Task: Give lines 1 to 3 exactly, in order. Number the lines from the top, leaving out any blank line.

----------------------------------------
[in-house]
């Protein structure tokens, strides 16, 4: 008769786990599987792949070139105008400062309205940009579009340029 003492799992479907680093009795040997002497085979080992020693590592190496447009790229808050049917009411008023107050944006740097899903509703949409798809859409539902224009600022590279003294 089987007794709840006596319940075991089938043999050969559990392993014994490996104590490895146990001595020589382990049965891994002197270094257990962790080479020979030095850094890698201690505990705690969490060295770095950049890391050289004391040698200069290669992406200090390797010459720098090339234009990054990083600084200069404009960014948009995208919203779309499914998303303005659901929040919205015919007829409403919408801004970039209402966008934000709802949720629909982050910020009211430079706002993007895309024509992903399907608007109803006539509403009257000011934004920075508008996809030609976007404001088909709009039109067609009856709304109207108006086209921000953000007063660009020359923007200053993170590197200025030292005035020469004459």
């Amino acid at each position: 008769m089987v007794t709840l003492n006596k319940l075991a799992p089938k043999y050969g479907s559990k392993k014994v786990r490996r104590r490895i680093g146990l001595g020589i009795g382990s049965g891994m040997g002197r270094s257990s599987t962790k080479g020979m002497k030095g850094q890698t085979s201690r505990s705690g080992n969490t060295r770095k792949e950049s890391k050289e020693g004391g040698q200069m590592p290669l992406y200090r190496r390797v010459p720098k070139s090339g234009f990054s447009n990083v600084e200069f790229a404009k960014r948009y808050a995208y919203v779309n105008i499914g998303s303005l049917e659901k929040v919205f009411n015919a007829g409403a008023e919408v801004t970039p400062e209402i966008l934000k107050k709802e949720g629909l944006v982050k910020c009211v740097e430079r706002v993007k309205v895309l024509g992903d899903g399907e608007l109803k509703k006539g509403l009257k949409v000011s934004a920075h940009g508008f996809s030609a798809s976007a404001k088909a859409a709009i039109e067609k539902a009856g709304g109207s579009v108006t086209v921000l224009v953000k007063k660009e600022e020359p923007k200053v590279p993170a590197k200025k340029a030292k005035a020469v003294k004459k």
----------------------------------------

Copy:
[in-house]
């Protein structure tokens, strides 16, 4: 008769786990599987792949070139105008400062309205940009579009340029 003492799992479907680093009795040997002497085979080992020693590592190496447009790229808050049917009411008023107050944006740097899903509703949409798809859409539902224009600022590279003294 089987007794709840006596319940075991089938043999050969559990392993014994490996104590490895146990001595020589382990049965891994002197270094257990962790080479020979030095850094890698201690505990705690969490060295770095950049890391050289004391040698200069290669992406200090390797010459720098090339234009990054990083600084200069404009960014948009995208919203779309499914998303303005659901929040919205015919007829409403919408801004970039209402966008934000709802949720629909982050910020009211430079706002993007895309024509992903399907608007109803006539509403009257000011934004920075508008996809030609976007404001088909709009039109067609009856709304109207108006086209921000953000007063660009020359923007200053993170590197200025030292005035020469004459």
């Amino acid at each position: 008769m089987v007794t709840l003492n006596k319940l075991a799992p089938k043999y050969g479907s559990k392993k014994v786990r490996r104590r490895i680093g146990l001595g020589i009795g382990s049965g891994m040997g002197r270094s257990s599987t962790k080479g020979m002497k030095g850094q890698t085979s201690r505990s705690g080992n969490t060295r770095k792949e950049s890391k050289e020693g004391g040698q200069m590592p290669l992406y200090r190496r390797v010459p720098k070139s090339g234009f990054s447009n990083v600084e200069f790229a404009k960014r948009y808050a995208y919203v779309n105008i499914g998303s303005l049917e659901k929040v919205f009411n015919a007829g409403a008023e919408v801004t970039p400062e209402i966008l934000k107050k709802e949720g629909l944006v982050k910020c009211v740097e430079r706002v993007k309205v895309l024509g992903d899903g399907e608007l109803k509703k006539g509403l009257k949409v000011s934004a920075h940009g508008f996809s030609a798809s976007a404001k088909a859409a709009i039109e067609k539902a009856g709304g109207s579009v108006t086209v921000l224009v953000k007063k660009e600022e020359p923007k200053v590279p993170a590197k200025k340029a030292k005035a020469v003294k004459k």